Thank you, Dr. Montrose! We so appreciate the overview on OMT for sleep apnea. As a kid, me and my siblings went through OMT just before getting our braces. I honestly can’t recall any benefit (other than the soda (!) we received during therapy for evaluating our swallow position – a big deal in our household). As an adult however, I occasionally experience apnea and am happy to revisit OMT as my solution! ~DrKF
Obstructive Sleep Apnea: Using Orofacial Myofunctional Therapy as a Part of a FxMed Approach to Treatment
Obstructive Sleep Apnea is a condition affecting up to 22 million Americans and close to 1 billion people worldwide.
This condition can have serious impacts on overall health and has been shown to be a contributing factor to:
- heart disease
- cognitive decline
- weight gain
- daytime fatigue
- chronic pain
- teeth grinding
- and chronic headaches
There are a variety of treatment options available to manage Obstructive Sleep Apnea including Positive Airway Pressure devices (the most common being CPAP), dental mandibular advancement appliances, and various surgeries, but there are also functional treatment approaches that can target the underlying causes of the disease.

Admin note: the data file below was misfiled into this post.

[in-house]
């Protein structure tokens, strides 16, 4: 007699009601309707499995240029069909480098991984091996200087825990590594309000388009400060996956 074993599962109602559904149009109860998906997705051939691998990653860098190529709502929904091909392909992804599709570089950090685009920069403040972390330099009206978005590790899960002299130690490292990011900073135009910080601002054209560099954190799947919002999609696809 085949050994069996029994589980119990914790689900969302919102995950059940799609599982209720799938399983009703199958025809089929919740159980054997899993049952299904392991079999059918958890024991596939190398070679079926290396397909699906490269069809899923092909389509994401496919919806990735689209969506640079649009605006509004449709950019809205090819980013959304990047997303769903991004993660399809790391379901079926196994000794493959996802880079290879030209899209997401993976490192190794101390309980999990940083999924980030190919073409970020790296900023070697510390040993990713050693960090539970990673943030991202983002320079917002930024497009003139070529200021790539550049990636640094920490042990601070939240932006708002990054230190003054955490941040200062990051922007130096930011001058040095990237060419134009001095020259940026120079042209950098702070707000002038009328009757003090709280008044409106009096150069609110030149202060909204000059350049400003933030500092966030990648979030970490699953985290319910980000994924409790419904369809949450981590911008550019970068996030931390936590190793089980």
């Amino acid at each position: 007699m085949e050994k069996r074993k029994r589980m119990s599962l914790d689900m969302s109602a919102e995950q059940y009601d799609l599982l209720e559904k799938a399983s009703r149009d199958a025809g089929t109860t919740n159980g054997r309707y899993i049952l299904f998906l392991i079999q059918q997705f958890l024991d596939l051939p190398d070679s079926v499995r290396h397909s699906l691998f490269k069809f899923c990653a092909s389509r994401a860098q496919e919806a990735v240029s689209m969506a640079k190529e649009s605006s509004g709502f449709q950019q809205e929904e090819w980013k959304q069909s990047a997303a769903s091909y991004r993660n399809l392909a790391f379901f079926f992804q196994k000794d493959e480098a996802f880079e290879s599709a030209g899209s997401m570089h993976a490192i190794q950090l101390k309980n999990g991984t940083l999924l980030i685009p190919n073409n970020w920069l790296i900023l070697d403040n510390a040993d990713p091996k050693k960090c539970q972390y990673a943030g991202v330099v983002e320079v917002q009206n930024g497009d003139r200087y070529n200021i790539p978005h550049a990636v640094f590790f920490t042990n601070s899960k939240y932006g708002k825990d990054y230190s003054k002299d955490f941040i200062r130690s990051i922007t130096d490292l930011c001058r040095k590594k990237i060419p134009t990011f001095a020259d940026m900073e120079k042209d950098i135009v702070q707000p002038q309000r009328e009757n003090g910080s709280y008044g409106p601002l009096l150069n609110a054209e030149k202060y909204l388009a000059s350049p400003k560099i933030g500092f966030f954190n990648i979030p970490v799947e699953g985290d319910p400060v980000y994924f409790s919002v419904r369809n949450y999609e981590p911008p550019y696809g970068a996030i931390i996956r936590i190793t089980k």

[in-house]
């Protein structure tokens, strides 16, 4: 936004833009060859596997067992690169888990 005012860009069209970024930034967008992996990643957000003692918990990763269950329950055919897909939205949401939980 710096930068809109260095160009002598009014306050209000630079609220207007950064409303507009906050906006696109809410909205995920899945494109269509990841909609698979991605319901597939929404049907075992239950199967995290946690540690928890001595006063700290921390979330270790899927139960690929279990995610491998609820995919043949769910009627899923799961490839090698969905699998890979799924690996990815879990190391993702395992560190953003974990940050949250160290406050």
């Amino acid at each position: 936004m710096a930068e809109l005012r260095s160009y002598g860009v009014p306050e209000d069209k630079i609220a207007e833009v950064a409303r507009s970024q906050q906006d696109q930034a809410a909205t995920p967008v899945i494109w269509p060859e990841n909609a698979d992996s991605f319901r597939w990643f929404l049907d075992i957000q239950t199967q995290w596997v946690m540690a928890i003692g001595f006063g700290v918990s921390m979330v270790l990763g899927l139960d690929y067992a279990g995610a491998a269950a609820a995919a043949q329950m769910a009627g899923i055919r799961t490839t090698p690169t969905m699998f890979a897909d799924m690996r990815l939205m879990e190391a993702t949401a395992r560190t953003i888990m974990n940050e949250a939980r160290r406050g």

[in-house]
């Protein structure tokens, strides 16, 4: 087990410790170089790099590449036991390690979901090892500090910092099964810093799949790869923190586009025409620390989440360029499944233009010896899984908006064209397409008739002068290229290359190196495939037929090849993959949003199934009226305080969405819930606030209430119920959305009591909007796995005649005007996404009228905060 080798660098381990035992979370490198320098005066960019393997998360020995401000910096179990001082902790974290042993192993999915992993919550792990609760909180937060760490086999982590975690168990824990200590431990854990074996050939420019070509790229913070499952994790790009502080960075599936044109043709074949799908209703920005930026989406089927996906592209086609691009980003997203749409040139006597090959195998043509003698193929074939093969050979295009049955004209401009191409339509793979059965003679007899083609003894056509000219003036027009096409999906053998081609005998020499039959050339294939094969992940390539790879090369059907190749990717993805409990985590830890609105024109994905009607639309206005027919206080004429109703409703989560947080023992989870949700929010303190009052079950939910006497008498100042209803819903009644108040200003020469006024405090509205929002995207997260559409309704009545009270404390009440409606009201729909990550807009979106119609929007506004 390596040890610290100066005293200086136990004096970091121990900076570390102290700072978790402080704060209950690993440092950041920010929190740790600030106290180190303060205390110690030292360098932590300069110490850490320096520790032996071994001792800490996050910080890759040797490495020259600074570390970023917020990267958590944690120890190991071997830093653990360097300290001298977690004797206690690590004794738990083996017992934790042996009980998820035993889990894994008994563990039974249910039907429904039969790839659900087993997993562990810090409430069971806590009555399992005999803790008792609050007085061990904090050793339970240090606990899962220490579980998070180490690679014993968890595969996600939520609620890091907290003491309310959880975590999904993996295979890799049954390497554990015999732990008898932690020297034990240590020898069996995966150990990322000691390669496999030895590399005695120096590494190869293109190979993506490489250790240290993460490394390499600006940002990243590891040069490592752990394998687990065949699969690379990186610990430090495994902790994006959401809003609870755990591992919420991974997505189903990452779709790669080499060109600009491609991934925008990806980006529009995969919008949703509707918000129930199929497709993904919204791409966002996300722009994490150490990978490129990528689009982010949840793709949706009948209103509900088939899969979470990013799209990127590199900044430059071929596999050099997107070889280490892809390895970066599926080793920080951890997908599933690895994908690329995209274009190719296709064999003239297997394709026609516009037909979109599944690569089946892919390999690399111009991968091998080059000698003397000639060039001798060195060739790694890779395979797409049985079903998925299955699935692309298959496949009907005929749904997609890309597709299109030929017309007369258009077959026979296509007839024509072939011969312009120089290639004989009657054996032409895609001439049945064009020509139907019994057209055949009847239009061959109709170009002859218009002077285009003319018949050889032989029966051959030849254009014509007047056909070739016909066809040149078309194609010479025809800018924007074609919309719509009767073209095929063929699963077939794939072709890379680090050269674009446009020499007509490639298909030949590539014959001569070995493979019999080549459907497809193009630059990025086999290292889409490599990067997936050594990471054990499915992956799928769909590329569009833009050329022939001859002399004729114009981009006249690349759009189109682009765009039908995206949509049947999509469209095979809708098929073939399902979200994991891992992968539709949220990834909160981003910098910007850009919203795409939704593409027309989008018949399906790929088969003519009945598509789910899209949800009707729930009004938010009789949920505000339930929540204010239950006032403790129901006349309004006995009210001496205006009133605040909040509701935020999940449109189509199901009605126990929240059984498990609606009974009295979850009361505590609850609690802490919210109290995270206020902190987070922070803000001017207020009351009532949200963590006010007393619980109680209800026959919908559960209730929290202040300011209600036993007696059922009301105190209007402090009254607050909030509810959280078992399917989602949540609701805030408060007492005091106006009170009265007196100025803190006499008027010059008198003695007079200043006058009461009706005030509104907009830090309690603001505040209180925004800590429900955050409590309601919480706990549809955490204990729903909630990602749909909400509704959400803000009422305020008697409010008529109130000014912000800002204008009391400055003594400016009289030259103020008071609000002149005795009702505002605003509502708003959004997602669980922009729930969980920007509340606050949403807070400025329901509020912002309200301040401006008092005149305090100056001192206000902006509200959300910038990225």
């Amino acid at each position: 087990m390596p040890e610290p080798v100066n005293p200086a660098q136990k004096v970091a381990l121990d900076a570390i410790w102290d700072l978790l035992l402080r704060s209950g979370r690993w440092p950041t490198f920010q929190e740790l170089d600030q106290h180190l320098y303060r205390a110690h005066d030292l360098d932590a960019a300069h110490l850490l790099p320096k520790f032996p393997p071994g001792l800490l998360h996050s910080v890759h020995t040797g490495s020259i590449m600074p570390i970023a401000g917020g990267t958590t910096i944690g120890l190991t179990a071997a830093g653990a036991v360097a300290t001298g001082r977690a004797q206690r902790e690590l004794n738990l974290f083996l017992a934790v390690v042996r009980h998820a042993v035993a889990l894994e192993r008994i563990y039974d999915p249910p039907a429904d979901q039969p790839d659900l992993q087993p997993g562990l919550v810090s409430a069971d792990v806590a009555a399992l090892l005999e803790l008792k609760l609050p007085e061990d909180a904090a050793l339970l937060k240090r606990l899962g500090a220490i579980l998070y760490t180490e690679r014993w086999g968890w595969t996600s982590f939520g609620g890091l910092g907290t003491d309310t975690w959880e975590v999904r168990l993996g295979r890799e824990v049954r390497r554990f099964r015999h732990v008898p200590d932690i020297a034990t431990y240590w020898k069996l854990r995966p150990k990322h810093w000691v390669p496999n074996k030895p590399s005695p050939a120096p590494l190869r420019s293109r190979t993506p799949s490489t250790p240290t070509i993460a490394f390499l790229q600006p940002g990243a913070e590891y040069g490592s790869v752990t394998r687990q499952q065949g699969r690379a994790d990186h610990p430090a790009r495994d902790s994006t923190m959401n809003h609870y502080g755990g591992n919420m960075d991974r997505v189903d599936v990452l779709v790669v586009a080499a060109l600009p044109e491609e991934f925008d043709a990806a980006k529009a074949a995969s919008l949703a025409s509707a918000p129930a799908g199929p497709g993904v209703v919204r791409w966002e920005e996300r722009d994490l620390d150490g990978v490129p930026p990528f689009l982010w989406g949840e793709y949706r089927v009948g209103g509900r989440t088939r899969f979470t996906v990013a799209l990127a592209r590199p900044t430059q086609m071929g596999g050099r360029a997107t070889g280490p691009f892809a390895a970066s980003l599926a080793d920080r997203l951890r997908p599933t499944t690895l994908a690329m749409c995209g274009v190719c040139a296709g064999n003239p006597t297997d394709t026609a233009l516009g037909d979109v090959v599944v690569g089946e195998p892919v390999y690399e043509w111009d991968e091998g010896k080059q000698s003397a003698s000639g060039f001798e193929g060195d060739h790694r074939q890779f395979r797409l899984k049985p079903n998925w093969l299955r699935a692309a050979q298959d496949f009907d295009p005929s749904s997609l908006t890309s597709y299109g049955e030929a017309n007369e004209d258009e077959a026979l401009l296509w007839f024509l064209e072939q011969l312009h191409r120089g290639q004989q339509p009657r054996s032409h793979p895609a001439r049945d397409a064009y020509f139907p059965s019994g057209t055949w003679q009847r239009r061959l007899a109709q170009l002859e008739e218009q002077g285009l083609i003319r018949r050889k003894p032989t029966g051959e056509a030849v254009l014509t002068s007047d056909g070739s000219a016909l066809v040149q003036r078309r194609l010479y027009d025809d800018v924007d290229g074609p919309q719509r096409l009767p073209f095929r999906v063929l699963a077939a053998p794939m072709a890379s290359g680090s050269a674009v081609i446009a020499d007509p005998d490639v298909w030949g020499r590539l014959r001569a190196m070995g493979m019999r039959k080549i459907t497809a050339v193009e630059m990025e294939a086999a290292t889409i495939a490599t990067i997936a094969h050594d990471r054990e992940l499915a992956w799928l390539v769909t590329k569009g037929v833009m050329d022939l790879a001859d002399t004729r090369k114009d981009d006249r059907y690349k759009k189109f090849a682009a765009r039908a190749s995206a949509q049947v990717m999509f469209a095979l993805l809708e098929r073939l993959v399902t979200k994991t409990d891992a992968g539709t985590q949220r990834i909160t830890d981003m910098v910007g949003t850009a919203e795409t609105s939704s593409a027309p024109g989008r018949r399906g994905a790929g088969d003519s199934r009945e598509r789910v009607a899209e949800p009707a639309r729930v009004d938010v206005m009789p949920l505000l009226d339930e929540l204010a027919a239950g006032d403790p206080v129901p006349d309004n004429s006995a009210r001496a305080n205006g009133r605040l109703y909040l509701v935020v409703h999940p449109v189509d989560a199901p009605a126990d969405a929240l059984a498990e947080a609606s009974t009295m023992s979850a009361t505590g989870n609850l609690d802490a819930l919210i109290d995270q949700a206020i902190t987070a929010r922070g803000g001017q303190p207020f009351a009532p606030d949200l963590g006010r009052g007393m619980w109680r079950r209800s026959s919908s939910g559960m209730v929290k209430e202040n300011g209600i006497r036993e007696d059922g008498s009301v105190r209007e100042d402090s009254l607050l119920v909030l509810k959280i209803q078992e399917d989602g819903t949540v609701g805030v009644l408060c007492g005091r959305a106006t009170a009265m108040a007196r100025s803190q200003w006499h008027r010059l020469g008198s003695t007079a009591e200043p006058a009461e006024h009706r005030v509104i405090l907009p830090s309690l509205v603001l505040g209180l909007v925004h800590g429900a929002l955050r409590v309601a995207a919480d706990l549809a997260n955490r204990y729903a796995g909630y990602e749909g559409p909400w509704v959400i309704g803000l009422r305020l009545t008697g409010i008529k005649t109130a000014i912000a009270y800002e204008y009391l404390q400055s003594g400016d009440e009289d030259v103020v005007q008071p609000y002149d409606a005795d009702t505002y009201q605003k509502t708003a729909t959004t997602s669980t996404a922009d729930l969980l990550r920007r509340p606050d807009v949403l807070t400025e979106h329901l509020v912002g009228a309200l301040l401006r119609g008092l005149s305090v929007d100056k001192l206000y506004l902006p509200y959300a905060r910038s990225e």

What we know is that Obstructive Sleep Apnea occurs when a person’s upper airway, directly behind the mouth, collapses during sleep restricting or blocking airflow to the body. This can happen due to a structural problem if the size of the airway is too small, a functional problem if the tissues surrounding the airway are loose, or both.
All of the treatment options for Obstructive Sleep Apnea have the same goal, which is to prevent this collapse from happening in order to maintain steady airflow to the body during sleep. While Positive Airway Pressure devices and dental mandibular advancement appliances are beneficial to many people there is an additional component that is often not addressed, and that is the functional ability of a person to increase the size and reduce the collapsibility of their own airway.
What research has shown is that in addition to reducing snoring, jaw and facial pain, Orofacial Myofunctional Therapy can reduce Obstructive Sleep Apnea by up to 50% in adults and 62% in children. Orofacial Myofunctional Therapy is the neuromuscular and functional reeducation, strengthening, and toning of the muscles of the mouth, throat, and face. Most people in our modern society have some form of Orofacial Myofunctional Dysfunction which can start as early as infancy or develop later in life.
Where does Orofacial Myofunctional dysfunction come from?
Believe it or not the first factor that can lead to the development of dysfunction can be diagnosed immediately after birth.